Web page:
Please find below a selection of Frequently asked questions.

1. How much will it cost to have my property managed?

Capel Homes Property Management fee will be charged as a percentage of the rental price and is payable upon the tenant signing the Tenancy Agreement. Please see our terms of business for full details.

2. How much is the tenant's deposit and what happens to it?

Typically this is 1 months’ rent and is payable upon the signing of the Tenancy Agreement. The deposit will then be registered with a tenancy deposit protection scheme. Capel Homes registers the deposit with the DPS (Deposit Protection Service).

3. What does the new deposit scheme involve and how does it protect me?

All deposits being paid by a tenant for an Assured Shorthold Tenancy are registered with a recognised deposit protection scheme within 30 days guaranteeing that any deposit disputes will be dealt with efficiently.

4. How long does it take to receive my rent once paid by the tenant?

For a long let you should receive your rent by standing order within 5 working days after the rental due date each month. The due date is typically, although not always, the date on which the tenant moved in.

5. Do I need to be present for viewings?

If your agent is accompanying all viewings and they have the access codes and keys for your property then your presence is not required.

6. What is an EPC and how long will it be valid? 

An EPC (Energy Performance Certificate) measures the energy efficiency of a property using a scale of A-G and is valid for 10 years. It is a legal requirement for landlords to have a valid EPC before their property is let. Capel Homes can arrange an EPC for you.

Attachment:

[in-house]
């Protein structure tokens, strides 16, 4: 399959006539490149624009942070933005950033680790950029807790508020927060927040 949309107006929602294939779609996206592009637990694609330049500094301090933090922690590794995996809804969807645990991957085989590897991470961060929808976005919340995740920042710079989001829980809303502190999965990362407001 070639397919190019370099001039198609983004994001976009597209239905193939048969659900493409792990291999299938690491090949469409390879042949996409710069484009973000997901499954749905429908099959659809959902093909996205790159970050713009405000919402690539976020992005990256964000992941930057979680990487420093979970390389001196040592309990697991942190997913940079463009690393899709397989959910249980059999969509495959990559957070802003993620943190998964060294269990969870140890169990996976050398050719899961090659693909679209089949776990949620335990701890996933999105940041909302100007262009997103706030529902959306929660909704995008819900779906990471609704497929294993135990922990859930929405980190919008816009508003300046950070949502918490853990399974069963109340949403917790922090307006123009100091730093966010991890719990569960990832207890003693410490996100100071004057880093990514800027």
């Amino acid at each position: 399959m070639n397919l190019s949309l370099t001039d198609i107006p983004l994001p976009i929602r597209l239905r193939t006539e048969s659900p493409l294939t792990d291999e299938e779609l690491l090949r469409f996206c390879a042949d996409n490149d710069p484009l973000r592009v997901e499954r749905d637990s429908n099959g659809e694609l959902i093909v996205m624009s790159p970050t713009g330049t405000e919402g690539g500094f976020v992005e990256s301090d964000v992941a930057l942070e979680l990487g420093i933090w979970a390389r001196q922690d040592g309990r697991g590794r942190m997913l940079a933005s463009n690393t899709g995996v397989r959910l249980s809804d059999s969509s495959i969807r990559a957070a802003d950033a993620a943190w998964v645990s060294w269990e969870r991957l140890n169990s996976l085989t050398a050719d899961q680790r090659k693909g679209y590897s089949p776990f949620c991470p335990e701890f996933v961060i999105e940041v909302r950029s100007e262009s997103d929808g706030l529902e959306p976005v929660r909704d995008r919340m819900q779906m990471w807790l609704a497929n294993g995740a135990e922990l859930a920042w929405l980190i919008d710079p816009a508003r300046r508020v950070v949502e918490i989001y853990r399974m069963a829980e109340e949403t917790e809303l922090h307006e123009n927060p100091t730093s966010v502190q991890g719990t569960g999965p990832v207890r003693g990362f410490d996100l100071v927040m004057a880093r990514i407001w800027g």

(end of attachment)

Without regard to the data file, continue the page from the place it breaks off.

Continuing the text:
7. Can I enter the property to inspect the condition of the property?

This will depend on the terms of the tenancy agreement. Most written tenancy agreements allow the landlord to inspect on giving reasonable notice. Reasonable notice is usually no less than 24 hours and often requires the landlord to give the tenant notice in writing. What would not be acceptable is simply turning up and letting yourself in as this could be a breach of the tenant’s rights of quiet enjoyment.

8. What notices are served upon my tenant? 

We can serve different types of notices on your tenant, the most common are:

Section 8 notice - a notice that tells the tenant that they have 14 days to pay his rent or claim under grounds for nuisance, noise or breach of tenancy.

Section 21 notice - this is a two-month notice that tells the tenant you are ending their agreement.

9. How long does it take to get the tenant into court? 

Normally it will take 6-10 weeks to get the court order, however this can vary from court to court.

10. What happens once I get a court order?

The tenant should leave by the date set by the court (normally 14 days) if not we need to go to step 3 and apply for the bailiff.

11. How long does it take to get a bailiff? 

Normally it will take 4-6 weeks to get the bailiff to the property; you can only use the court bailiff.

12. I have let tenants move into a house without a written tenancy? do I need to issue a written tenancy? 

A written tenancy agreement is not essential for an assured short hold tenancy created after 28 February 1997. Where you do not use a written agreement, the tenant will have a fixed term for the first six months during which you will not be able to ask him to leave unless he breaches the terms of the tenancy. However, if the agreement is not in writing, proving what the terms are between the parties maybe difficult. You should always use a written tenancy agreement.

13. My tenant seems to have moved out but has left his belongings in the house, What should I do?

You should not assume that the tenant has left the property. The law is quite liberal in its interpretation of whether people have or have not moved out where property is left at a property. To be safe, if you have any doubt that the tenant has not moved out you should obtain a court order before entering the property and taking possession. There is a risk the tenant may claim against you.




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